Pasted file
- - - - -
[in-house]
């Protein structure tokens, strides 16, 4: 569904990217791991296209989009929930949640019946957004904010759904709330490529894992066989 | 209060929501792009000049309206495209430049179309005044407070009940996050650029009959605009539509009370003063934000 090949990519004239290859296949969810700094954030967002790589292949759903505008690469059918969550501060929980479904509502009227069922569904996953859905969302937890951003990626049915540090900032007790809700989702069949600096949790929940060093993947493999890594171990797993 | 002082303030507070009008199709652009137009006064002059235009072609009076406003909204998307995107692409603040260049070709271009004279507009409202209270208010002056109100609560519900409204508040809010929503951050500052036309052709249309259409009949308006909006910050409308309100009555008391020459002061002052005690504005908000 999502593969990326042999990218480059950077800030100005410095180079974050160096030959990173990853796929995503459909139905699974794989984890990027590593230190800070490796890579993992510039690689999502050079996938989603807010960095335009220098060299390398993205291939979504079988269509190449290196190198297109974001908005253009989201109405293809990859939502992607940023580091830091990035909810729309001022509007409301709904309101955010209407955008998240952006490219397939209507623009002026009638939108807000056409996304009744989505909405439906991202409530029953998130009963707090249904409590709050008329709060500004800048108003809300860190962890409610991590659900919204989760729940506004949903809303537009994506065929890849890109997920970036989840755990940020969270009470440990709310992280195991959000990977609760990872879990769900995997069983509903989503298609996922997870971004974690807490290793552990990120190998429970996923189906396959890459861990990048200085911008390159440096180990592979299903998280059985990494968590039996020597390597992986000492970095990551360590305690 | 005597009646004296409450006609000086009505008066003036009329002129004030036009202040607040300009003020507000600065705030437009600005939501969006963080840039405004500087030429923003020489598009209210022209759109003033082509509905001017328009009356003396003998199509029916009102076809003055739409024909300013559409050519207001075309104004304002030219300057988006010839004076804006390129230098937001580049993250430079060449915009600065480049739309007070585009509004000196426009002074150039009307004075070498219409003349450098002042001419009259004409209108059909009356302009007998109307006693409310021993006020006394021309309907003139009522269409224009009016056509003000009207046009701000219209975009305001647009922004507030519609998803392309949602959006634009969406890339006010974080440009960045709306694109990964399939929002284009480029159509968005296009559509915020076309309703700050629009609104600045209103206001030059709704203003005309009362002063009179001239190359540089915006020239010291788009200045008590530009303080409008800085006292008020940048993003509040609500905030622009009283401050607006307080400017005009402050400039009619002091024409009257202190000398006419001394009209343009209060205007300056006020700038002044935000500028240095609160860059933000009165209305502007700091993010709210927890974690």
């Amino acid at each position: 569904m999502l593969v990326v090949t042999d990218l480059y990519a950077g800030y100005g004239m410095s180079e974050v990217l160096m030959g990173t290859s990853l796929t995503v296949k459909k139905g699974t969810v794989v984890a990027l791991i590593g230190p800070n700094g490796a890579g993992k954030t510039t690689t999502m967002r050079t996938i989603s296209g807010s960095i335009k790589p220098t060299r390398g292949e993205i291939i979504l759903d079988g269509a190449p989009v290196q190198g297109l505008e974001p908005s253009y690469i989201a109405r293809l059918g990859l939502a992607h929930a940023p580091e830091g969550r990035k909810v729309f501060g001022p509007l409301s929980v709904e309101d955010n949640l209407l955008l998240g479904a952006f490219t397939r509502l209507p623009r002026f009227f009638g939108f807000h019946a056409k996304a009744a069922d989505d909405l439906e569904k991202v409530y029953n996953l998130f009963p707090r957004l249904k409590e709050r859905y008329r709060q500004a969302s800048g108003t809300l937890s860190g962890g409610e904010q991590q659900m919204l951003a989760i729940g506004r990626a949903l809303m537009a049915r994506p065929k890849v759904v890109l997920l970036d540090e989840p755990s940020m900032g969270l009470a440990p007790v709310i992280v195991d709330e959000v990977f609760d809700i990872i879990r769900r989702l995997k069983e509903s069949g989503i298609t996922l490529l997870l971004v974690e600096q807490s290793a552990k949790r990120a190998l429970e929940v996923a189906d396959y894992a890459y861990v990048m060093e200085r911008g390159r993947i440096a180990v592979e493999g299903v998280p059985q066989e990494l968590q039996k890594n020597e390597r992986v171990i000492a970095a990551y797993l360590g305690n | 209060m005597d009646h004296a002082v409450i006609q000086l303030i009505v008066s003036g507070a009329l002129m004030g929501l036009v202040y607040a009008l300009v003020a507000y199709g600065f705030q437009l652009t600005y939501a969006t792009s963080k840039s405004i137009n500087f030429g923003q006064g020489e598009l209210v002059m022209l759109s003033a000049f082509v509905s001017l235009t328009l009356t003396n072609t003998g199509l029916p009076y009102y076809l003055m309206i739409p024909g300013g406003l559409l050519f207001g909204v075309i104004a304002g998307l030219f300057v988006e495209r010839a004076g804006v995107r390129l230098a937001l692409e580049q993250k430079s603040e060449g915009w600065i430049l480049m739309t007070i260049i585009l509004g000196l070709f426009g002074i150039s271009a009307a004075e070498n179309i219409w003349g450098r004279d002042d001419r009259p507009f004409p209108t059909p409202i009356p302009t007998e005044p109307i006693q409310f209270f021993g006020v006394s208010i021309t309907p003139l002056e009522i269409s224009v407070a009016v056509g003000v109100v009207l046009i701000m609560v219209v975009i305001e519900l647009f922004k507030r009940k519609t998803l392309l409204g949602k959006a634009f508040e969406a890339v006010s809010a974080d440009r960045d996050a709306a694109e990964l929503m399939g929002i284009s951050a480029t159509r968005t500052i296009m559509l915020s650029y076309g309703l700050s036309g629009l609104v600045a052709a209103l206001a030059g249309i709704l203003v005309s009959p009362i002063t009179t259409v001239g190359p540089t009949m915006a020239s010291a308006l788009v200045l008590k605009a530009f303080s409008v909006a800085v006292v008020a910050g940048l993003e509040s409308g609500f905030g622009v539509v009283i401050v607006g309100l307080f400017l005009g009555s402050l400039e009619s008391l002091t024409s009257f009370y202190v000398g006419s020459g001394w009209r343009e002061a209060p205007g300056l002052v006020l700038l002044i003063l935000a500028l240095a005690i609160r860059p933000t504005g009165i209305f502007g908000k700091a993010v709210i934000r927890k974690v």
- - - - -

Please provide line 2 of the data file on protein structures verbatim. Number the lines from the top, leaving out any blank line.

């Protein structure tokens, strides 16, 4: 569904990217791991296209989009929930949640019946957004904010759904709330490529894992066989 | 209060929501792009000049309206495209430049179309005044407070009940996050650029009959605009539509009370003063934000 090949990519004239290859296949969810700094954030967002790589292949759903505008690469059918969550501060929980479904509502009227069922569904996953859905969302937890951003990626049915540090900032007790809700989702069949600096949790929940060093993947493999890594171990797993 | 002082303030507070009008199709652009137009006064002059235009072609009076406003909204998307995107692409603040260049070709271009004279507009409202209270208010002056109100609560519900409204508040809010929503951050500052036309052709249309259409009949308006909006910050409308309100009555008391020459002061002052005690504005908000 999502593969990326042999990218480059950077800030100005410095180079974050160096030959990173990853796929995503459909139905699974794989984890990027590593230190800070490796890579993992510039690689999502050079996938989603807010960095335009220098060299390398993205291939979504079988269509190449290196190198297109974001908005253009989201109405293809990859939502992607940023580091830091990035909810729309001022509007409301709904309101955010209407955008998240952006490219397939209507623009002026009638939108807000056409996304009744989505909405439906991202409530029953998130009963707090249904409590709050008329709060500004800048108003809300860190962890409610991590659900919204989760729940506004949903809303537009994506065929890849890109997920970036989840755990940020969270009470440990709310992280195991959000990977609760990872879990769900995997069983509903989503298609996922997870971004974690807490290793552990990120190998429970996923189906396959890459861990990048200085911008390159440096180990592979299903998280059985990494968590039996020597390597992986000492970095990551360590305690 | 005597009646004296409450006609000086009505008066003036009329002129004030036009202040607040300009003020507000600065705030437009600005939501969006963080840039405004500087030429923003020489598009209210022209759109003033082509509905001017328009009356003396003998199509029916009102076809003055739409024909300013559409050519207001075309104004304002030219300057988006010839004076804006390129230098937001580049993250430079060449915009600065480049739309007070585009509004000196426009002074150039009307004075070498219409003349450098002042001419009259004409209108059909009356302009007998109307006693409310021993006020006394021309309907003139009522269409224009009016056509003000009207046009701000219209975009305001647009922004507030519609998803392309949602959006634009969406890339006010974080440009960045709306694109990964399939929002284009480029159509968005296009559509915020076309309703700050629009609104600045209103206001030059709704203003005309009362002063009179001239190359540089915006020239010291788009200045008590530009303080409008800085006292008020940048993003509040609500905030622009009283401050607006307080400017005009402050400039009619002091024409009257202190000398006419001394009209343009209060205007300056006020700038002044935000500028240095609160860059933000009165209305502007700091993010709210927890974690």